We have all heard the saying “been there, done that, got the t-shirt”, but it seems many travellers are taking far more than an “I love Spain” t-shirt home from their holidays abroad.
A recent survey by The Travel Foundation and The Association of British Travel Agents, released in time to coincide with ‘Make Holidays Greener Month’, has revealed that British travellers spend up to 10% of their holiday budget on souvenirs, but that many unwittingly take home souvenirs that are either illegal or environmentally damaging.
The holiday shopping report highlights confusion amongst travellers about what is an illegal souvenir and what is not, and with a shocking eleven per cent believing it was okay to bring Ivory back from holiday (internationally banned in 1990), it seems the government and the responsible tourism sector has a lot of work to do.
While most travellers said they have good intentions and buy their holiday souvenirs from local markets and craft stalls, many of these items are mass-produced on the other side of the world, and do not benefit the local community as one might think.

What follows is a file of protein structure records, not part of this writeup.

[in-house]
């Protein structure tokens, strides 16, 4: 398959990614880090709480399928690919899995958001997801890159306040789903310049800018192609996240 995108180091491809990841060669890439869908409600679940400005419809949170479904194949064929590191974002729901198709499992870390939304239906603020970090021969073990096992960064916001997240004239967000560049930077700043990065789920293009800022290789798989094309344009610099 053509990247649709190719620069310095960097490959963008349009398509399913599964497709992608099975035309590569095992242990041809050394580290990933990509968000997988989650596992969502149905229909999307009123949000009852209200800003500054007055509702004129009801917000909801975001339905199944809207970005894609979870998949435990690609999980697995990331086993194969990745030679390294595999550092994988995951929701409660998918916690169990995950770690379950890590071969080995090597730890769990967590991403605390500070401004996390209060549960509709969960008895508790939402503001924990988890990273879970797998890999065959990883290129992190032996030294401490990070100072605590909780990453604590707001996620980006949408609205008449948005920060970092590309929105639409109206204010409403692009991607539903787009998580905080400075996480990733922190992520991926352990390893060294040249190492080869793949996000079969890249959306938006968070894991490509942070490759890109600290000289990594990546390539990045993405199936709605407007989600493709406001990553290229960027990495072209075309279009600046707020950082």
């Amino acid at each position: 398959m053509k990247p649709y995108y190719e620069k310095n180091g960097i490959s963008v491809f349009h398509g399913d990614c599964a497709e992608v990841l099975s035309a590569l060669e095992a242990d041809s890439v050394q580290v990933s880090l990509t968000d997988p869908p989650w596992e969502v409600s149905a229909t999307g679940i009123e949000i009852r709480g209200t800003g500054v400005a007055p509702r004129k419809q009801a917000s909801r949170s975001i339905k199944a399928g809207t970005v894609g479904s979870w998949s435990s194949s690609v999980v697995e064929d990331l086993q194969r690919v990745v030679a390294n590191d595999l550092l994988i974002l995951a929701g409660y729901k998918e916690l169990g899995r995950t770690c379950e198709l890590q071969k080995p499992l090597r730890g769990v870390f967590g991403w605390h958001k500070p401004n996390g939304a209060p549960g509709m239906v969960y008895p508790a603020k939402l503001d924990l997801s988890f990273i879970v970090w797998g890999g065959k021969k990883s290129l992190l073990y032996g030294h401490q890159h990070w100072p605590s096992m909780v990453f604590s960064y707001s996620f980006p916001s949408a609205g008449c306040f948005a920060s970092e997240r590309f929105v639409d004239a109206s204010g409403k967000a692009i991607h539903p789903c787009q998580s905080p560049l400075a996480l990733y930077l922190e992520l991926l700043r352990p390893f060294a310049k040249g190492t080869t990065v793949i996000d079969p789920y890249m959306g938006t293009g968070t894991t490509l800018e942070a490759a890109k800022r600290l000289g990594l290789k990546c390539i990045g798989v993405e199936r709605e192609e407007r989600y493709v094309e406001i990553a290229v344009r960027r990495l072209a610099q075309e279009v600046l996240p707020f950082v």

Fifteen per cent of those questioned in the survey admitted to bringing a shell or piece of coral back from a holiday abroad, yet a third confirmed they no longer displayed the piece, and many said they had already thrown it away.
T-Shirts and fake designer goods remain the most popular holiday souvenirs, but they are also those items most likely to be discarded or binned within weeks of return, so the Travel Foundation urges responsible travellers to “look out for quality crafts and check to see where the item is made and what it’s made from” before making a purchase.
If in doubt, stick to a Sombrero, a pair of maracas, or a nice fridge magnet!